Senate fails to advance abortion legislation
WASHINGTON, D.C. - The U.S. Senate failed to advance a bill that would legalize abortion in the U.S. The Senate democrats advocated for this bill following a leaked Supreme Court draft opinion that indicates Roe v. Wade, a ruling which legalizes abortion, would be overturned. While passing this bill was a long shot, this vote is considered a symbolic one. The Dems said it will show where each senator stands on this issue.
"Today's vote is one of the most consequential we will take in decades because for the first time in 50 years, a conservative majority--an extreme majority on the Supreme Court--is on the brink of declaring that women do not have freedom over their own bodies,” said Sen. Chuck Schumer (D- NY). “One of the longest steps back in the court's entire history. A decision, if enacted, will go down as one of the worst court decisions ever."
The Senate essentially had to secure 60 votes to defeat a Republican filibuster to move the Women’s Health Protection Act to a final vote. However, that initial vote tally came down to 49 to 51. Even if it moved to a final vote, the Dems might not have had the votes to pass it anyways. Some Republicans argued that Congress should focus their time on other issues than this.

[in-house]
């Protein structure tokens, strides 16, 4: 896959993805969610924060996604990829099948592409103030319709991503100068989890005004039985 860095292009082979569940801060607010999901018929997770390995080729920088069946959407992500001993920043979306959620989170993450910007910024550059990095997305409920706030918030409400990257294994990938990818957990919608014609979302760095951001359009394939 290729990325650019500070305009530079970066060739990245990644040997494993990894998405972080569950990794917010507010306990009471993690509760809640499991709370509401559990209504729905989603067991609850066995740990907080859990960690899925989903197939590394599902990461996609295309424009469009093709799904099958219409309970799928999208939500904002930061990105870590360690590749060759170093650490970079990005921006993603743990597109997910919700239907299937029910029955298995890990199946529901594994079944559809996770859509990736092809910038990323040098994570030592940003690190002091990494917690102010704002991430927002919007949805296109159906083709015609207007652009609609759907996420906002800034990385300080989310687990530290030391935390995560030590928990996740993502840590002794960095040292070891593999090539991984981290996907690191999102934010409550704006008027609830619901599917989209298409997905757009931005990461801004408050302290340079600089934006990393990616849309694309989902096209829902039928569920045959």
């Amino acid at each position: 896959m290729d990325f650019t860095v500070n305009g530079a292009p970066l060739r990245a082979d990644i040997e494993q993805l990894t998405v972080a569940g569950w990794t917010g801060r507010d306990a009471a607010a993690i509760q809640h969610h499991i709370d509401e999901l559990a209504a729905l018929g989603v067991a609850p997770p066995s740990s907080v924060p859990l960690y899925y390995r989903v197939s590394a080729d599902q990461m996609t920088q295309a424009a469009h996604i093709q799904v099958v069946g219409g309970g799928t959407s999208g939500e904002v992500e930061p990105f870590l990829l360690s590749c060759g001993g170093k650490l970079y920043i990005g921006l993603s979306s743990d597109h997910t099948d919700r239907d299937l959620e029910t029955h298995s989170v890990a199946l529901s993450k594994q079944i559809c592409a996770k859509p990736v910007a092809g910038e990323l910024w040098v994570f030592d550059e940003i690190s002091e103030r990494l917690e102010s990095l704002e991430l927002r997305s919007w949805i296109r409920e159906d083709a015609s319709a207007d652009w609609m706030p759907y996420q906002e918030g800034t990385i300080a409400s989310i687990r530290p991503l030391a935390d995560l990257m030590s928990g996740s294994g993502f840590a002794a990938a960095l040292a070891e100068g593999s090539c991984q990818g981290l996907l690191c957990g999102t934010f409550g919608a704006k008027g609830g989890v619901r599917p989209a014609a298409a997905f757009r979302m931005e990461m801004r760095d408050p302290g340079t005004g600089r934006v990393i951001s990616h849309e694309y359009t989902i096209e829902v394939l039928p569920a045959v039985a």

"Democrats' radical bill is as extreme as extreme gets,” said Sen. Mitch McConnell (R- KY). “It ignores modern science; it is tone-deaf to public opinion. Nothing about their bill merely codifies the current case law on this issue."
This bill already passed the House awhile back but the Senate moved onto this bill following the leaked draft opinion from the Supreme Court which would essentially strike down Roe v. Wade. Although the court said that document is authentic, they stressed that it’s not the court’s final opinion.
In a surprising move for the initial vote, Democratic Senator Bob Casey (D- PA), who has leaned more towards the pro-life stance, announced that if that vote came down to a final vote, he would support the WHPA. It’s a move that surprised a lot of people here in Washington. He declined an interview with us on this. Political analysts said the Dems could use this potential Supreme Court decision as a huge rallying cry for the upcoming elections while the Republicans are focusing more on the state of the economy to get their voters to the polls.